A LIBERAL LEADERSHIP CHALLENGE BEFORE THE NEXT ELECTION?
WHY THERE WON'T BE
* The Newspoll result was one of only a number of factors cited by Malcolm Turnbull as the reason for ousting Tony Abbott. The economy, poor decisions (such as knighthoods) and lack of consultation with MPs were also reasons.
* In any case, the Newspoll has a margin of error of 2.5 points, which theoretically could make a 52-48 to Labor result in fact a dead-heat.
* Turnbull has consistently led Bill Shorten as preferred prime minister.
* MPs are hopeful the Budget will lift the government's stocks, especially income tax cuts for families and a raft of policies aimed at Baby Boomers.
* Turnbull and his cabinet ministers have been addressing the concerns of backbenchers (no matter how minor) including funding for local projects and setting up inquiries into MPs' favourite topics. This is crucial to shore up numbers in the party room, not to mention get some voter kudos.
* There is no clear alternative leader, nor is there evidence that a change would vastly improve the party's poll position.
* The transaction cost of following Labor in dumping two sitting prime ministers is way too high to contemplate.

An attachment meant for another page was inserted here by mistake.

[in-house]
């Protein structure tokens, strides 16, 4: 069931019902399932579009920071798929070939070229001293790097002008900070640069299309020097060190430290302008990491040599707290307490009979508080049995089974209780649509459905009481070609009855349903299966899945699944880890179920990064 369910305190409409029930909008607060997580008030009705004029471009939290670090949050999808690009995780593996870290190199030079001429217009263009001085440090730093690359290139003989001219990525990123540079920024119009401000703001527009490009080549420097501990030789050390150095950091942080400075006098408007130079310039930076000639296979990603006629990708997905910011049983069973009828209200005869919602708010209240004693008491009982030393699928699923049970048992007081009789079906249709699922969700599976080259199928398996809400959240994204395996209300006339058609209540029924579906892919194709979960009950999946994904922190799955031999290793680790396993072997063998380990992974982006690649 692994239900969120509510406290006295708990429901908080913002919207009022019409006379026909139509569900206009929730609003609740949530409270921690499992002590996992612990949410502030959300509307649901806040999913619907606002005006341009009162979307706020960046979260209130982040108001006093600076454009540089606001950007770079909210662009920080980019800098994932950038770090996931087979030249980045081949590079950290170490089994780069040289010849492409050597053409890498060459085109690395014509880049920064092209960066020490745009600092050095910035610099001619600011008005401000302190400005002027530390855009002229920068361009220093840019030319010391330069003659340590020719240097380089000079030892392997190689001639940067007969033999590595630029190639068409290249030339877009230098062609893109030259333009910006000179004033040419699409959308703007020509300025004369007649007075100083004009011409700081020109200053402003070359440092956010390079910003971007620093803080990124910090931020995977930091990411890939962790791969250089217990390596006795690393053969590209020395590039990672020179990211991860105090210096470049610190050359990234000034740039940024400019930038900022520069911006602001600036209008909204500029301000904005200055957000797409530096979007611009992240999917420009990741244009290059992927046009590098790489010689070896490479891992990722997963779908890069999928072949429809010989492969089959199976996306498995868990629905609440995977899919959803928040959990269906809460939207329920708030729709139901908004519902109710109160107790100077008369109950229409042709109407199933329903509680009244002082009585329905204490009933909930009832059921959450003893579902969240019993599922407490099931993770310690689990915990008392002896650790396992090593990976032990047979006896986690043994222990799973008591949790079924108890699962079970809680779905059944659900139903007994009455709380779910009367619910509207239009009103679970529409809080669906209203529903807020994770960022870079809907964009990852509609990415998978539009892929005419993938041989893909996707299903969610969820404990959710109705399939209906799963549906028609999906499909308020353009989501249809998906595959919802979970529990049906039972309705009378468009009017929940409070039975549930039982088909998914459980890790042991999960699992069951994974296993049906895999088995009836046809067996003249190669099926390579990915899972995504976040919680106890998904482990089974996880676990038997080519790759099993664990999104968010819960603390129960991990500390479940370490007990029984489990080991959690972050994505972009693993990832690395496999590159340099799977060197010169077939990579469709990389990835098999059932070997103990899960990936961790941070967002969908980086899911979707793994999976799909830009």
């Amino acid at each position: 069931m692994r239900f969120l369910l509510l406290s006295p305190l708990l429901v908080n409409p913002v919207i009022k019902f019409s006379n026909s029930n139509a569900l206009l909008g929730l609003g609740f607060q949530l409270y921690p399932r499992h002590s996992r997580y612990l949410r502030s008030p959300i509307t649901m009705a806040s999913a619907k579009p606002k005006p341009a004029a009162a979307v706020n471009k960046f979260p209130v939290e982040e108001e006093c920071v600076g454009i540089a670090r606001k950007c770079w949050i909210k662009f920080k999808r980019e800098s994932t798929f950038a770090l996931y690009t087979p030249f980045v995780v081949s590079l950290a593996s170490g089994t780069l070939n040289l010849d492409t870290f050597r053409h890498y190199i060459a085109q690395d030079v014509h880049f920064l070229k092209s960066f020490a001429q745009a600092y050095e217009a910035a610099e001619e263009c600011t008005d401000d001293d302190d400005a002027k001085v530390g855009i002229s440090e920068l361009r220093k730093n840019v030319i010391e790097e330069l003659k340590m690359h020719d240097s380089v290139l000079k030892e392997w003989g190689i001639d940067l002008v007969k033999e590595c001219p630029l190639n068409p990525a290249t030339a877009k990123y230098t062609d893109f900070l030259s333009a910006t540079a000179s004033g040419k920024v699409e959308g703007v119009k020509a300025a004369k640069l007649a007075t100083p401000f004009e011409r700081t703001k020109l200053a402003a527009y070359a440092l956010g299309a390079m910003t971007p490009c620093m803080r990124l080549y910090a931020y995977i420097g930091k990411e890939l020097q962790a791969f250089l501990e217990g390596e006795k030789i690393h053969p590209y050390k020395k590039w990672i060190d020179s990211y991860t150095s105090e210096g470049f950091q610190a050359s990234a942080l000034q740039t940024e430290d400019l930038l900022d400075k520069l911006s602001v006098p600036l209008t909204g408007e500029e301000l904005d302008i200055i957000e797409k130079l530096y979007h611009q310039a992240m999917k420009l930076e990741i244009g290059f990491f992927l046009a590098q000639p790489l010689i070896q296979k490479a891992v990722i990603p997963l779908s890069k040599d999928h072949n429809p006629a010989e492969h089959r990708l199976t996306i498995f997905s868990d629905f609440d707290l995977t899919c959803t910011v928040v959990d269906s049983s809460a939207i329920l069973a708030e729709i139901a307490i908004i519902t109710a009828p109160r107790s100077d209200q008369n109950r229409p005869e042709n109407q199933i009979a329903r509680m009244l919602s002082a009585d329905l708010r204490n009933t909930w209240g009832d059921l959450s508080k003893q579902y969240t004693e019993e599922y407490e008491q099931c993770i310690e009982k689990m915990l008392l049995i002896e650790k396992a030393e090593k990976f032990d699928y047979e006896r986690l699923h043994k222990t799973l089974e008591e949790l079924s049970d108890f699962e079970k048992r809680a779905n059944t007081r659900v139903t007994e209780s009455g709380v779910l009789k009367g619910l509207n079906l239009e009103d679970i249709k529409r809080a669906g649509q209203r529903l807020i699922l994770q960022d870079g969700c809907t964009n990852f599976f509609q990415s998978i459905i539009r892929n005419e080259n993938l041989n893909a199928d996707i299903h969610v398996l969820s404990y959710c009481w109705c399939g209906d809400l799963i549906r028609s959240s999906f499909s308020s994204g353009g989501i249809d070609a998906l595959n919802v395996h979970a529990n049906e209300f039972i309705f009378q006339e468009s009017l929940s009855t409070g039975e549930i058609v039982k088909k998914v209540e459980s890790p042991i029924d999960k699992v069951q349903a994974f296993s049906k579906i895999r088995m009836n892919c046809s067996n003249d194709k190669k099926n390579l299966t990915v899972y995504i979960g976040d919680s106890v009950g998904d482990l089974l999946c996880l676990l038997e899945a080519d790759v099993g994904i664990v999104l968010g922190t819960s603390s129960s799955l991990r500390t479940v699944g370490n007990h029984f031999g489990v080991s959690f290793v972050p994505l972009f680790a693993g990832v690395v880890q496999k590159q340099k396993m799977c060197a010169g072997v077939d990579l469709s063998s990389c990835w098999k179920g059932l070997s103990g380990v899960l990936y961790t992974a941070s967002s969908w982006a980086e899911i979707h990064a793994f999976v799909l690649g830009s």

* There is still plenty of time for Labor to trip up. The deadline for an election is May 2019.
* There is no Liberal party room meeting scheduled until federal budget day, May 8, and there is little chance Liberal MPs would want to spoil the party that day.
WHY THERE COULD BE
* There is little evidence to suggest the Newspoll will turn around, given voters locked in their support for a change to Labor just after the 2016 election.
* While voters appreciate more jobs have been created, they feel aggrieved by slow wages growth, the rising cost of living (including energy and health), and not getting their fair share of economic good times.
* Turnbull doesn't go in hard enough to personally attack Bill Shorten, who has a weak personal rating in polls. Turnbull may be a good leader in government, but the Liberals need a tough campaigner to win the election.
* The Liberals need a leader who represents the traditional conservative base better than Turnbull, who is considered a moderate.